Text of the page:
When writing about Athia Haron; when trying to encapsulate in writing the narrative that led to the 24-year-old Malaysian singer-songwriter’s eponymous debut album, writers usually find themselves unsure as to where to begin.

Do we begin with her first piano recitals? Does her decent repertoire of live performances at corporate events hint at greater and greater exposure?

Do we begin with her first foray into the media consciousness, as a plucky 14-year-old winning medals for Fencing at the Malaysian U-15, U-17 and U-19 National levels? Did her standing as Malaysia’s best junior fencer of her time put her in good stead for the glare of the entertainment industry?

I say neither. We begin now, with the woman she is at the time of writing. Some might argue that the past is essential in shaping the present, but I say nothing shows you the present like, well, the present.

Athia is currently a PhD candidate at the University of Bristol, researching bio-inspired Flight Control. Her research marries the sacrosanct dogma of nature’s machinations with the loftiest of human ambitions – flight – experimenting with the former to advance the latter. It’s a symbiotic dichotomy, and one you should keep in mind when considering Athia’s music.

Take, for example, Twist Sendiri, an homage to Malay 60s pop standards as popularized by the likes of P. Ramlee and Saloma. Here, Athia confidently steps into the past, into much older musical sensibilities, and confidently leaves her mark on it. It is not an experimental piece by a 24-year-old trying to create something for #ThrowbackThursday. It is the work of a musician unstuck in time and genre, whose reverence is for music in its entirety, and not its many trends and iterations over the years.

My favourite track in the album is Little Me. This is Athia at her most vulnerable. It’s lyrically raw, delicately toeing the space between paean, ballad and lament, and encapsulating everything you love and hate in a relationship with your parent, or (if you’re a parent) your child. The song was co-written with Athia’s sister Dr. Dhania Haron, making this a deeply personal one for the artiste – and it shows.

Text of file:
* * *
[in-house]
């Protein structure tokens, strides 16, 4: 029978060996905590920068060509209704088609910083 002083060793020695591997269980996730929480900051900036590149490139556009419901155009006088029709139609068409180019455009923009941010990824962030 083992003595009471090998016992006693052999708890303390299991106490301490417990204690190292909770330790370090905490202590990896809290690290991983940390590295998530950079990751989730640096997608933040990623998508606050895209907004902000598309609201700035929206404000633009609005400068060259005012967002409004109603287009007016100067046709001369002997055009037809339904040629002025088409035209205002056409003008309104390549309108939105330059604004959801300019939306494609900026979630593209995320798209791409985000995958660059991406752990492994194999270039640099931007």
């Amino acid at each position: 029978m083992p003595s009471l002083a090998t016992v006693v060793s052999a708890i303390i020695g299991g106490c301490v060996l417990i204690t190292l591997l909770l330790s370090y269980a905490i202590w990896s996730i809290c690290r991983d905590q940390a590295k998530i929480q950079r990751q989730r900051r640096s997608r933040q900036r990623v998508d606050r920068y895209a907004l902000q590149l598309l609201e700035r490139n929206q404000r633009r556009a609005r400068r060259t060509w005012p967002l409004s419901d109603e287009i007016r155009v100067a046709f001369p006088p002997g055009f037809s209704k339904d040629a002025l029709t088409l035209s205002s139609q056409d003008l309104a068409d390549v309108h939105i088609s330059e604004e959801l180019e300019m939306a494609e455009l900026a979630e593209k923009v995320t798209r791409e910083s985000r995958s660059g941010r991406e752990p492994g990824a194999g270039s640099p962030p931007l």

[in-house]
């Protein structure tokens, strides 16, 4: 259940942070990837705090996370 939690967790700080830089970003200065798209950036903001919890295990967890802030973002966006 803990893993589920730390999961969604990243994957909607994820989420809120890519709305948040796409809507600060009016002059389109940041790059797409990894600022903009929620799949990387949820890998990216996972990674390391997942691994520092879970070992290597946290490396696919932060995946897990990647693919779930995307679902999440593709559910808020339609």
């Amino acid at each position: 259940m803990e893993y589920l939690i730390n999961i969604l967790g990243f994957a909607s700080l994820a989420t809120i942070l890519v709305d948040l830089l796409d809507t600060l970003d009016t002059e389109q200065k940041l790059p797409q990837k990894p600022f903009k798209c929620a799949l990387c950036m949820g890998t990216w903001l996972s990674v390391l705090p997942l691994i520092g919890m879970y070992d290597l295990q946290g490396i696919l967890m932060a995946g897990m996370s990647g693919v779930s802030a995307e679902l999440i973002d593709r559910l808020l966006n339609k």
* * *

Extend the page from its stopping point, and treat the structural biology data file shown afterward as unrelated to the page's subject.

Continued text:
The experimentation with music continues with When I Am With You. It’s a folksy, upbeat number. And while it’s a chance for Athia to have a complete emotional range in her album, it also shows the multitude of influences that go into her music.

The strongest song in the album, however, has to be Sampai Hati. Backed with fantastic work by the great Dato’ Mokhzani, Malaysia’s piano extraordinaire, Sampai Hati is a symbol for Athia’s rapidly burgeoning career. The song takes musical cues from the standards established in Malaysian pop, but layered with the wisdom of a young woman raised by globalized sensibilities.

Lyrically, the song tells the story of a girl whose lover underestimates her intelligence as he tries to weasel his way out of getting caught for cheating. “I speak English, you penipu (liar),” she declares, self-assured, unperturbed, powerful.

Similarly, I don’t think the music world should underestimate Athia Haron. This album was cut in a span of under a month, when Athia was taking a break from her doctoral research. Imagine what she can achieve with time, and space for creative expression.

The Renaissance is coming, and Athia Haron might just lead the way.

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